Tampa Bay became the first team ever to win it all in a year in which it didn’t have picks in the first two rounds. That’s telling of just how great the Buccaneers already were, and how capable they were of surrendering those picks without much effect on the roster.
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The NFL temporarily banned teams from trading draft picks for coaches after the Gruden deal
Trading for coaches was much more common 10, 20 years ago. The Jets did exactly that to land Bill Parcells, and the Buccaneers did the same a few years later. However, after Tampa Bay acquired Gruden, the NFL banned teams from exchanging picks for coaches. Commissioner Paul Tagliabue sent a memo out to teams after it was completed explaining that they would no longer be able to agree to deals of this nature for the fact that it might undermine the value of the draft.
Since then, the league has amended this rule to allow picks to be exchanged for “head coaches and high-level club employees,” but the magnitude of the Buccaneers’ trade for Gruden clearly sent shockwaves through the NFL.
The Raiders were a complete disaster after the trade
Yes, Oakland reached the Super Bowl one year after trading Gruden to the Bucs. Granted, it lost, but the fact that the Raiders continued to have success post-Gruden was a sign that maybe the trade wasn’t a colossal mistake.
The Raiders didn’t have a single winning season from 2003 to 2015, with their first coming this past year when they went 12-4. They cycled through nine head coaches after dealing Gruden, who would go on to spend seven years with the Buccaneers.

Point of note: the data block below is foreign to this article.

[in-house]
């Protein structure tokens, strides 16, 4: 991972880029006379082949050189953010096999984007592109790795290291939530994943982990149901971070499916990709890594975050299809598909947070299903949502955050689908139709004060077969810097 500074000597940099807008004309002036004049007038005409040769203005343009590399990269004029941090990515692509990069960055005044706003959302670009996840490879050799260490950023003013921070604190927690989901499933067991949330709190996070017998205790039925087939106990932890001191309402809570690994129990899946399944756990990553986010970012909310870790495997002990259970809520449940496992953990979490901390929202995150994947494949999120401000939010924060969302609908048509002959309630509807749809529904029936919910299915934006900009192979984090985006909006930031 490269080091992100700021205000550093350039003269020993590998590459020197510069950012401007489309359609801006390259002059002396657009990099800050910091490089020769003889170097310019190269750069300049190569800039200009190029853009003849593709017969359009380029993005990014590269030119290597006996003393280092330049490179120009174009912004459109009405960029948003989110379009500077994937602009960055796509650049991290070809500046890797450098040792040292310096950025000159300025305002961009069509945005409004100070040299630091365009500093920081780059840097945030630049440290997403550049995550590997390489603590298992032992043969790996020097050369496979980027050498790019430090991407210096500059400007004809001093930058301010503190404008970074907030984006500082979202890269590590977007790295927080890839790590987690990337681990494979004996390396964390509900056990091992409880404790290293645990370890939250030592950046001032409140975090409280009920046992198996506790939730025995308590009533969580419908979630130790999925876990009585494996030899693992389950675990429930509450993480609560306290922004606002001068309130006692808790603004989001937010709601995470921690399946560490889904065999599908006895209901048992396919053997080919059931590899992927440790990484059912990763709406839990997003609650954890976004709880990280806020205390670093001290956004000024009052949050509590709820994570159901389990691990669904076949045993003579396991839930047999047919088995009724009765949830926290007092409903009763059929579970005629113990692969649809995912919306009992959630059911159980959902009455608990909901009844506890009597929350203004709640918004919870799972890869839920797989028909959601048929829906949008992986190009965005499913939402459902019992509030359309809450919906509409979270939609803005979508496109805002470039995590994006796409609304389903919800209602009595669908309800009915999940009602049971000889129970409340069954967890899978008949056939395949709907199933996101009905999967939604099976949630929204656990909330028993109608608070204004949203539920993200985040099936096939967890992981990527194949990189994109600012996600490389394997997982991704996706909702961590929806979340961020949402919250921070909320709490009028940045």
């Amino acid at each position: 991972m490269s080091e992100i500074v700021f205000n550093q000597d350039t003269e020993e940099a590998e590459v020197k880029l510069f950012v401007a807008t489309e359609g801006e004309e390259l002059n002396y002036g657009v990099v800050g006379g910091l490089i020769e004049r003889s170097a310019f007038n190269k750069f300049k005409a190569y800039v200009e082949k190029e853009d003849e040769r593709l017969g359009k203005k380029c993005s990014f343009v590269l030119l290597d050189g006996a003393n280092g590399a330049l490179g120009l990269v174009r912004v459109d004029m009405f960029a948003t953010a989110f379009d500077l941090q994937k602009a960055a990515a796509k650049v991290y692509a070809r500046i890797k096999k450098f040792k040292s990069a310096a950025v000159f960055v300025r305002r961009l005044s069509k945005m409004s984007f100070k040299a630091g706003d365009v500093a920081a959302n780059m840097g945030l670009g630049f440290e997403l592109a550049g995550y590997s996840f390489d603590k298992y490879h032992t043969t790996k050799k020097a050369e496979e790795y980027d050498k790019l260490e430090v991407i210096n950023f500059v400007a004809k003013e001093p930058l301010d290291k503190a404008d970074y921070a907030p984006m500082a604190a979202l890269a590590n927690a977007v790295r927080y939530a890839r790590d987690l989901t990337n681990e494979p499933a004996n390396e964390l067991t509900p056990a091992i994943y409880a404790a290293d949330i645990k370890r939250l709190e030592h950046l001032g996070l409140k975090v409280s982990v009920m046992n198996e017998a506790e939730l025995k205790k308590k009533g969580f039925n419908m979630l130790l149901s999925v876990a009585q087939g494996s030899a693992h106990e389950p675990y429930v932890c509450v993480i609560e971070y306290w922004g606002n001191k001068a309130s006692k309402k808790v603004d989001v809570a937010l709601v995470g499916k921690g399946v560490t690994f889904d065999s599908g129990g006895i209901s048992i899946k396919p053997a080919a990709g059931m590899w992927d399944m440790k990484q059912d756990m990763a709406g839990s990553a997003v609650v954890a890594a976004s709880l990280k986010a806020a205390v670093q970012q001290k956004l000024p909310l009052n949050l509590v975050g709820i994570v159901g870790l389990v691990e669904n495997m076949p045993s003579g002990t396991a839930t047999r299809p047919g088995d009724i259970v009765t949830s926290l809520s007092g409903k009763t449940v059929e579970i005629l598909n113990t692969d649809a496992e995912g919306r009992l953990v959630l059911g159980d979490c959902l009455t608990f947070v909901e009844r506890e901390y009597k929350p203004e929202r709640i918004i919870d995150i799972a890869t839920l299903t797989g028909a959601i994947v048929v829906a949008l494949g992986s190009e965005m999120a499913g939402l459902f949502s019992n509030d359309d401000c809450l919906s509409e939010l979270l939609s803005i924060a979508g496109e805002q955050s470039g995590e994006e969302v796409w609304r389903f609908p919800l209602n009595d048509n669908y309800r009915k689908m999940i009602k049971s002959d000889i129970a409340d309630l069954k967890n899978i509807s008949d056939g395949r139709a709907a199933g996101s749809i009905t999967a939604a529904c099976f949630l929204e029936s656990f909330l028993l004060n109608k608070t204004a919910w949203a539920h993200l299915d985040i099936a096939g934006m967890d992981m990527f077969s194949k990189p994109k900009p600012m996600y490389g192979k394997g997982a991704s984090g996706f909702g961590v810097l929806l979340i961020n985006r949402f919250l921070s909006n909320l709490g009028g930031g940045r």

Bill Callahan, the guy who replaced Gruden, lasted only two years in Oakland before leaving the coaching game completely until becoming the Cowboys’ offensive coordinator 10 years later in 2012. So essentially, the Raiders dumped a young, fast-rising coach for nine guys who failed to match his level of success – outside of Jack Del Rio in 2016. To put it into perspective, the Raiders made the playoffs twice in four years under Gruden, and just once from 2002-15.
As for the Raiders’ four draft picks, they had very little impact in Oakland. After myriad trades, the Raiders wound up selecting Phillip Buchanon, Langston Walker, Tyler Brayton and Sam Williams. Williams had the longest tenure with the Raiders (seven years), but none of the four players made a single Pro Bowl or started more than 50 games in Oakland.
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Bill Parcells backed out of becoming the Buccaneers’ head coach before the trade
Before trading for Gruden, the Buccaneers made an offer to a very high-profile coach in Parcells. He was a couple years removed from being the Jets’ head coach, but there appeared to be some interest on his part in resuming his career. However, after it looked like the Buccaneers would be landing their guy, Parcells pulled out and said he wouldn’t be accepting the offer.
"I am not coaching anymore," Parcells said at the time. "I can't make the commitment. The Tampa job was very appealing ... but I'm done. There won't be any more people writing, 'You just never know with Bill Parcells,' because I'm done with coaching."
Of course, Parcells wasn’t in fact done coaching because he joined the Dallas Cowboys a year later for his last run in the NFL. The Cowboys made the playoffs twice in four years under Parcells, while the Buccaneers won a Super Bowl with Gruden. You be the judge of whether the Bucs lucked out.